CONSEQUENTLY WISCONSIN has drawn a schedule that calls for series
with Chicago, Purdue, Iowa, Minnesota, Ohio State and Northwestern.
The first three of these teams are definitely of poorer caliber than the nines
representing Michigan, Indiana and Illinois.'
Meanwhile Michigan and Indiana find a much tougher schedule playing
against the better teams in the Conference. The men who draw up the
schedules have no way of knowing which teams will be the strongest and do
the best they can.
Proof of the superiority of the Wolverines over the Badgers can
easily be found in the fact that Ray Fisher's charges have defeated two
teams that beat Wisconsin. Michigan State swamped the Badgers by
12-2 and 13-2 in a two-game series while Western Michigan took the
measure of the Badgers by closer margins in two contests.
The ideal schedule would pit each team against each other team in
the league. With the Conference the size it is now, or with still another
team, this would be exceedingly difficult. There are only six week-ends of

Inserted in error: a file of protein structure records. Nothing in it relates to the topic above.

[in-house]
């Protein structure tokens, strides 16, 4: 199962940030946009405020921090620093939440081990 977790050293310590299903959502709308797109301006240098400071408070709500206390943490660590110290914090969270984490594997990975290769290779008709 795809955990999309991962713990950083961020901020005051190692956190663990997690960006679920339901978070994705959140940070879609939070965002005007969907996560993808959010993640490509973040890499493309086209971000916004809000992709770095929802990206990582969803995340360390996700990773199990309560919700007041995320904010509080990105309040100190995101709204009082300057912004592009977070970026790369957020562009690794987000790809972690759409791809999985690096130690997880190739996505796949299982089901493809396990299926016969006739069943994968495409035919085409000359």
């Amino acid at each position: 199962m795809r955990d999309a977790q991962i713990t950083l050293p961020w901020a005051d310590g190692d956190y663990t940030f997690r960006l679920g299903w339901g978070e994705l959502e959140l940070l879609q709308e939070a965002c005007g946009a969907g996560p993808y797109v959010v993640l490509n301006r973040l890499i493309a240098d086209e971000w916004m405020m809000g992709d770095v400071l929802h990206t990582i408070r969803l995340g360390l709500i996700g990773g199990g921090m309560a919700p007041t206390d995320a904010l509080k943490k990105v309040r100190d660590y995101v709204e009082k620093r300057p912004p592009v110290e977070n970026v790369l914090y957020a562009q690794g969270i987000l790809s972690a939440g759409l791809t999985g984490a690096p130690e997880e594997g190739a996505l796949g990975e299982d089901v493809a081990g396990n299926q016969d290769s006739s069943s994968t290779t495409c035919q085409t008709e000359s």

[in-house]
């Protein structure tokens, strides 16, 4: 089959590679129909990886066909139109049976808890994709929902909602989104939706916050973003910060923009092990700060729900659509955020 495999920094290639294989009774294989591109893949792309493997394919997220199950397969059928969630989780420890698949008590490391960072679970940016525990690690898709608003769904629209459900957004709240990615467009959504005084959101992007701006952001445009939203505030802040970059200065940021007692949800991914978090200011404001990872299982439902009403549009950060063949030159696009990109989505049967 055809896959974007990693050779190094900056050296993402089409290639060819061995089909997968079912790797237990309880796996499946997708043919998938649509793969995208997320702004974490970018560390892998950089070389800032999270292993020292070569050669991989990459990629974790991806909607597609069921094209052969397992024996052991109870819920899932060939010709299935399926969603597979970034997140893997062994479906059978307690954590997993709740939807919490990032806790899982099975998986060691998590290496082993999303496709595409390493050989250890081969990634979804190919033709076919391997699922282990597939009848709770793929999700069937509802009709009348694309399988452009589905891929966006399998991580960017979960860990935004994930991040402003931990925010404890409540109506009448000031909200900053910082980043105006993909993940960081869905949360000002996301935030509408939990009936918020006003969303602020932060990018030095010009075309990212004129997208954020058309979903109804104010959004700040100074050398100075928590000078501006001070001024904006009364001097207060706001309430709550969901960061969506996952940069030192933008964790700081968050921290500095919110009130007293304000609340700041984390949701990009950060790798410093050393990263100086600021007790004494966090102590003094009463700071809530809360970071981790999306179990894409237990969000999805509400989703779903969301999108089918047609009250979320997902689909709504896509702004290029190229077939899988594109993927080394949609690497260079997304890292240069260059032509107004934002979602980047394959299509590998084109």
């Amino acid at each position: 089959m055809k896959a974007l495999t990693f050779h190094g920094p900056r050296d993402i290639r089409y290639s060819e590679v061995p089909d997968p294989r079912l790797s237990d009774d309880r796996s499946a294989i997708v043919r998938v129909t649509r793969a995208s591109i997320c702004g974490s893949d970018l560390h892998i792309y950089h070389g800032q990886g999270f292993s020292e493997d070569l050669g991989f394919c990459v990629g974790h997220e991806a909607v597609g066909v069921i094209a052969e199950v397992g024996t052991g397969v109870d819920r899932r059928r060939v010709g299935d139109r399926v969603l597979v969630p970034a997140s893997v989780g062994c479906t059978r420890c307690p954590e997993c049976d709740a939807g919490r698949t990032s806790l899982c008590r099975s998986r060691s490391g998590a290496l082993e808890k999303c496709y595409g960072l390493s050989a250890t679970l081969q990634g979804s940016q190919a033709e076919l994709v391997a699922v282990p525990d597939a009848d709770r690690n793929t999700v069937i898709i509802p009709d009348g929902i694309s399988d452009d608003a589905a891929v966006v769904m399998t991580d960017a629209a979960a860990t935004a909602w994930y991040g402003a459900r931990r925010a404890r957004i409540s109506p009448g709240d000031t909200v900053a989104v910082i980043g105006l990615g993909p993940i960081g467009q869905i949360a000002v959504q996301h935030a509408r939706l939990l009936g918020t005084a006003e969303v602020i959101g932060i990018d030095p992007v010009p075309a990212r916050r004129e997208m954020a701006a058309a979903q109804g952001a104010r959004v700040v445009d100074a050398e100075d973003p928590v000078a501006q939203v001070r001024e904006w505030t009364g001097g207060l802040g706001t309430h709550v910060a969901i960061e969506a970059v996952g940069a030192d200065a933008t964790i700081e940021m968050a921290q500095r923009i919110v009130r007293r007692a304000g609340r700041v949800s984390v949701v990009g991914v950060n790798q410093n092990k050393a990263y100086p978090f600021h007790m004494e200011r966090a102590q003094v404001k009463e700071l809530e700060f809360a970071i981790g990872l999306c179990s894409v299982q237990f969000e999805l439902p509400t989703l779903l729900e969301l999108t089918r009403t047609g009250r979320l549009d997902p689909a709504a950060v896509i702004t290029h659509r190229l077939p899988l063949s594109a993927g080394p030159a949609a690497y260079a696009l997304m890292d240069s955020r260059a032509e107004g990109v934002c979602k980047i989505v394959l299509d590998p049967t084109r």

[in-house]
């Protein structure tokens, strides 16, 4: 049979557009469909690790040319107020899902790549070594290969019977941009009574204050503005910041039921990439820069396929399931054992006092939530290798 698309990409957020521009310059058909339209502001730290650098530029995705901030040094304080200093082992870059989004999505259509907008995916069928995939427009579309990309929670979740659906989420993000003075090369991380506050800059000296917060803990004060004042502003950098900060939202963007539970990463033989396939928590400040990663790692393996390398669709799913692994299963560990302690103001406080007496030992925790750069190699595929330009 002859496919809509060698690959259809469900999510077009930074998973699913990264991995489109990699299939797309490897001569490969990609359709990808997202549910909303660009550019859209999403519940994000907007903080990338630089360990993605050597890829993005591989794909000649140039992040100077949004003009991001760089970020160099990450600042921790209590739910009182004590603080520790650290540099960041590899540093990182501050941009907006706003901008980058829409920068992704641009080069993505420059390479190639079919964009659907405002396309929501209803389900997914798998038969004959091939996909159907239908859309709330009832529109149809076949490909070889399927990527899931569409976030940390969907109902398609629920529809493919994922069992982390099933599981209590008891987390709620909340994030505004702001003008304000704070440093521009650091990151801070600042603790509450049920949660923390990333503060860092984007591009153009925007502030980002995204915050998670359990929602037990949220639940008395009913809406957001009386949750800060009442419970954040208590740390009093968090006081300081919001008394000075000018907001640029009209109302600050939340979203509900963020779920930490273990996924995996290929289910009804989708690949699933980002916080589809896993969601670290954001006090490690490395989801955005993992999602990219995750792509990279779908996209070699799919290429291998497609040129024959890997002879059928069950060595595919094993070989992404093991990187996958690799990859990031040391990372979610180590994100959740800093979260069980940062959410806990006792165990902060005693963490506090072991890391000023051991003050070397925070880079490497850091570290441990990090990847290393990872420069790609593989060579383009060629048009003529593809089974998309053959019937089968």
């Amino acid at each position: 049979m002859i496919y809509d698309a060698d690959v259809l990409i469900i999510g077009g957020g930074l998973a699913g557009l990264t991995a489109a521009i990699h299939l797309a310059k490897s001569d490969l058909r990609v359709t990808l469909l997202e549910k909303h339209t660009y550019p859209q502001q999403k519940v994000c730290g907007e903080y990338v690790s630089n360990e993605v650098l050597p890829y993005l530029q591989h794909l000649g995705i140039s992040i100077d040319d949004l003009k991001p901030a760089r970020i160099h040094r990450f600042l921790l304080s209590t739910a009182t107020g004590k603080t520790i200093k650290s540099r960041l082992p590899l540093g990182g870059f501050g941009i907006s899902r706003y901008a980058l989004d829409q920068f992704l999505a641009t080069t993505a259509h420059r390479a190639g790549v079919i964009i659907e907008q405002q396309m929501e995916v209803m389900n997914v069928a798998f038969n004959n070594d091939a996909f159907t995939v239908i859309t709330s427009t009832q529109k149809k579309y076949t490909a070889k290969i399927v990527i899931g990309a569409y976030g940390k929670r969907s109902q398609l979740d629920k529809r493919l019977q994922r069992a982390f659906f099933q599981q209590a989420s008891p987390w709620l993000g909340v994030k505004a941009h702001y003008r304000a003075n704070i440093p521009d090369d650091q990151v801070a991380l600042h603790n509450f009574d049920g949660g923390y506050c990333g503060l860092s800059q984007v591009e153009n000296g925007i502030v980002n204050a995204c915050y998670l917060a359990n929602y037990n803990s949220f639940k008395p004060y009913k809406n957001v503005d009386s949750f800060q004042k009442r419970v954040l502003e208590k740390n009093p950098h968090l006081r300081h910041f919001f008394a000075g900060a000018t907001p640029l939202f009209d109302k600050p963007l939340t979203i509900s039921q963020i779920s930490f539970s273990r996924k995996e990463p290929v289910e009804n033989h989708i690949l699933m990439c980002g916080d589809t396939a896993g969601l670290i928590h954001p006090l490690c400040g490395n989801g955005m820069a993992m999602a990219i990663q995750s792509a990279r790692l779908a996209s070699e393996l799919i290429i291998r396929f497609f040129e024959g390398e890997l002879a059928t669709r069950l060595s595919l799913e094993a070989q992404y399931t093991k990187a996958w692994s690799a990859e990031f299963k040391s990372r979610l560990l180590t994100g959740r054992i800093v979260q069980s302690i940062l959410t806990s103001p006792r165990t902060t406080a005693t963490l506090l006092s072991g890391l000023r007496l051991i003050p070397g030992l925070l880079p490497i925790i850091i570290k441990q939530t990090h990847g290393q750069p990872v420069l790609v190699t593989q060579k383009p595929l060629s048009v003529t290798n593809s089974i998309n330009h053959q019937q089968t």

"weather" between the opening of the schedule and the beginning of finals.
TO MAKE A TEAM TRAVEL so as to play two teams on a week-end would
be tiring on the players. And in some cases it would be virtually impos-
sible. Take for example the problem of traveling from Minneapolis,
Minnesota to Columbus, Ohio overnight.
Another solution would be frowned upon by the scholastic members of
the Big Ten. This plan would be to have each team make a complete cir-
cuit of the Conference sometime during the season. Unfortunately Spring
vacations come too early in the season for this practice and for 16 men to
take a two week vacation from their studies during a semester would meet